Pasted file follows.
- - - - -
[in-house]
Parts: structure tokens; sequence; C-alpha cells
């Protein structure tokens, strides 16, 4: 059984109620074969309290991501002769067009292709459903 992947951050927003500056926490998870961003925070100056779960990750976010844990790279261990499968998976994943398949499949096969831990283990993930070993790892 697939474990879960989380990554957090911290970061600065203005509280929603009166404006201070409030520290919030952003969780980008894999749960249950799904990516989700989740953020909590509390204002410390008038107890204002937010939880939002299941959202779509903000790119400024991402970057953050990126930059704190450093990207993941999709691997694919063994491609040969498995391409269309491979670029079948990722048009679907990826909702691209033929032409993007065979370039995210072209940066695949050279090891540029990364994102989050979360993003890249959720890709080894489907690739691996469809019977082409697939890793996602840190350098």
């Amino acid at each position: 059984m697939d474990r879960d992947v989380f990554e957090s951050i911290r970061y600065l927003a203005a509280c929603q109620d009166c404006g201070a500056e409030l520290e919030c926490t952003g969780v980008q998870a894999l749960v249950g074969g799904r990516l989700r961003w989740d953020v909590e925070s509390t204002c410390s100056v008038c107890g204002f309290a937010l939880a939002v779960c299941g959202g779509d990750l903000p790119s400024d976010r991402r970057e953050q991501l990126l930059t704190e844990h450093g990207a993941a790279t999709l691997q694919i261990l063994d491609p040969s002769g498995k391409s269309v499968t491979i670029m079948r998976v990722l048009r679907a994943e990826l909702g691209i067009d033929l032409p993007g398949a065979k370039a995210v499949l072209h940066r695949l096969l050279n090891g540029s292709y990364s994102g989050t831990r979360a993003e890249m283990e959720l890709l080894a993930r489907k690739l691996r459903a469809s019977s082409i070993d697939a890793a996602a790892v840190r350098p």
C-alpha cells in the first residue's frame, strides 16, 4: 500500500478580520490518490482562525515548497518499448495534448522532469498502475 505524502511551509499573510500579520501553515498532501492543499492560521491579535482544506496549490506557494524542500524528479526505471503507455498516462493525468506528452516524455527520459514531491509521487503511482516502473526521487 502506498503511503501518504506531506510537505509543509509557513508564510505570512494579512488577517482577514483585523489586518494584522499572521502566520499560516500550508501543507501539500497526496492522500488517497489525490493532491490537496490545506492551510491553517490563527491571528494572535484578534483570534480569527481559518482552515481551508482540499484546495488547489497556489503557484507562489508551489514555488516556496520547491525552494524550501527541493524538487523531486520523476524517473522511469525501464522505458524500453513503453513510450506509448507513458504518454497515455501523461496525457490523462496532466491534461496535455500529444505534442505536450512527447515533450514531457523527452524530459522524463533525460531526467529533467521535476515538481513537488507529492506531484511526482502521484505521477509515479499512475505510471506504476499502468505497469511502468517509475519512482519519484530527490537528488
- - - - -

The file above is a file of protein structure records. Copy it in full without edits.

[in-house]
Parts: structure tokens; sequence; C-alpha cells
């Protein structure tokens, strides 16, 4: 059984109620074969309290991501002769067009292709459903 992947951050927003500056926490998870961003925070100056779960990750976010844990790279261990499968998976994943398949499949096969831990283990993930070993790892 697939474990879960989380990554957090911290970061600065203005509280929603009166404006201070409030520290919030952003969780980008894999749960249950799904990516989700989740953020909590509390204002410390008038107890204002937010939880939002299941959202779509903000790119400024991402970057953050990126930059704190450093990207993941999709691997694919063994491609040969498995391409269309491979670029079948990722048009679907990826909702691209033929032409993007065979370039995210072209940066695949050279090891540029990364994102989050979360993003890249959720890709080894489907690739691996469809019977082409697939890793996602840190350098």
């Amino acid at each position: 059984m697939d474990r879960d992947v989380f990554e957090s951050i911290r970061y600065l927003a203005a509280c929603q109620d009166c404006g201070a500056e409030l520290e919030c926490t952003g969780v980008q998870a894999l749960v249950g074969g799904r990516l989700r961003w989740d953020v909590e925070s509390t204002c410390s100056v008038c107890g204002f309290a937010l939880a939002v779960c299941g959202g779509d990750l903000p790119s400024d976010r991402r970057e953050q991501l990126l930059t704190e844990h450093g990207a993941a790279t999709l691997q694919i261990l063994d491609p040969s002769g498995k391409s269309v499968t491979i670029m079948r998976v990722l048009r679907a994943e990826l909702g691209i067009d033929l032409p993007g398949a065979k370039a995210v499949l072209h940066r695949l096969l050279n090891g540029s292709y990364s994102g989050t831990r979360a993003e890249m283990e959720l890709l080894a993930r489907k690739l691996r459903a469809s019977s082409i070993d697939a890793a996602a790892v840190r350098p």
C-alpha cells in the first residue's frame, strides 16, 4: 500500500478580520490518490482562525515548497518499448495534448522532469498502475 505524502511551509499573510500579520501553515498532501492543499492560521491579535482544506496549490506557494524542500524528479526505471503507455498516462493525468506528452516524455527520459514531491509521487503511482516502473526521487 502506498503511503501518504506531506510537505509543509509557513508564510505570512494579512488577517482577514483585523489586518494584522499572521502566520499560516500550508501543507501539500497526496492522500488517497489525490493532491490537496490545506492551510491553517490563527491571528494572535484578534483570534480569527481559518482552515481551508482540499484546495488547489497556489503557484507562489508551489514555488516556496520547491525552494524550501527541493524538487523531486520523476524517473522511469525501464522505458524500453513503453513510450506509448507513458504518454497515455501523461496525457490523462496532466491534461496535455500529444505534442505536450512527447515533450514531457523527452524530459522524463533525460531526467529533467521535476515538481513537488507529492506531484511526482502521484505521477509515479499512475505510471506504476499502468505497469511502468517509475519512482519519484530527490537528488